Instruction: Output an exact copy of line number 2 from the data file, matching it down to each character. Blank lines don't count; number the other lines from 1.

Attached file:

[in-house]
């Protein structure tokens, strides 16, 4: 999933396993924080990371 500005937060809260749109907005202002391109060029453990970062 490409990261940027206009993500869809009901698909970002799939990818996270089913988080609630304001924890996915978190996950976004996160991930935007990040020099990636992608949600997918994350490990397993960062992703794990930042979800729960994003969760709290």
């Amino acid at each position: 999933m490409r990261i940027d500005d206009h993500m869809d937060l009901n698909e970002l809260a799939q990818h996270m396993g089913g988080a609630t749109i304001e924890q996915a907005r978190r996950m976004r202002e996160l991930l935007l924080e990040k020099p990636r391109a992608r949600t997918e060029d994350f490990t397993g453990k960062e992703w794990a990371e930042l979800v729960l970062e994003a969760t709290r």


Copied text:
């Protein structure tokens, strides 16, 4: 999933396993924080990371 500005937060809260749109907005202002391109060029453990970062 490409990261940027206009993500869809009901698909970002799939990818996270089913988080609630304001924890996915978190996950976004996160991930935007990040020099990636992608949600997918994350490990397993960062992703794990930042979800729960994003969760709290």